Before beginning my study abroad here in London, I was a tad worried over everyone saying how cold and rainy England is in the winter. Although the UK is having its rainiest winter in the past several hundred years with terrible flooding in the south, there ares still many days where the sun is shining with perfect temperature outside. We have learned over here to cherish these days and try to explore outside when we can.
Highgate Cemetery in north London is the final resting place for many famous people including Karl Marx, Douglas Adams, Malcolm McLaren, George Eliot and the parents of Charles Dickens. The cemetery runs over 37 acres and is quite different than the pristine cemeteries typically seen in America. The tombstones are scattered over the property in a kind of loop with rows inside the loops. The amount of trees and vines growing over and around the memorials was erie and looks as though they haven’t been well taken care of. Other memorials had small gardens over where the body was laid that were well taken care of. The cemetery is also thought to be one of the oat haunted in the UK with sighting s of Ghouls and vampires on several instances since the 1960’s. Sadly we didn’t have any out of this world haunted experiences while visiting the graves. Highgate cemetery has many different kinds of people resting on its property with very old tombs of the rich and wealthy to more recent burials in the past few years. It was sad seeing the inscriptions of some tombstones where kids were buried, some as young as a few months old. The ornate angels and crosses topping the tombs were very neat to see. The most famous grave is most likely Karl Marx who’s new memorial has the words, ‘Workers of all lands unite’. Karl Marx’s original tombstone was simple, and very easy to miss and walk by, so his supporters decided to move his remains to a more elaborate monument style memorial.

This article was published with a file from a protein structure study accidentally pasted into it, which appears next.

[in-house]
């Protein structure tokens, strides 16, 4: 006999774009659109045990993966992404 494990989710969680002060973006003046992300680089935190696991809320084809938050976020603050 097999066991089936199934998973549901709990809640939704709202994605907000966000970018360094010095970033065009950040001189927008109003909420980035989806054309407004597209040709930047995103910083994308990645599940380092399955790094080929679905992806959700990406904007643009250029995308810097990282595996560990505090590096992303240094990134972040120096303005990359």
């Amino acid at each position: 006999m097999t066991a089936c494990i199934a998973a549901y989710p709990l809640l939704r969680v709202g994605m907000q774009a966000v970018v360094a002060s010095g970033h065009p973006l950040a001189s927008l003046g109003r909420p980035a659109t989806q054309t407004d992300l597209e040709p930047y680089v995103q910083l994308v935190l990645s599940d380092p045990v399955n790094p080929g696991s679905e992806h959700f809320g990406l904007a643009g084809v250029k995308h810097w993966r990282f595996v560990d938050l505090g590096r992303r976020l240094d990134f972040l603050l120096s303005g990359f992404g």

After walking through the cemetery we walked over to nearby Parliament Hill where there were many people out walking and playing sports on the assorted courts and fields. After a short hike up the hill, the top provided quite the view of London. You could see the whole downtown and both financial centers where all the towers stood out in the distance. There was a little sign at the top pointing out and identifying all the buildings in the distance. Looking the other way you could seed the small little town in the hills where the cemetery was located. It was strange only being 5 or 6 miles away from the center of London and yet the area was so quiet and peaceful without tourist and cabs buzzing around.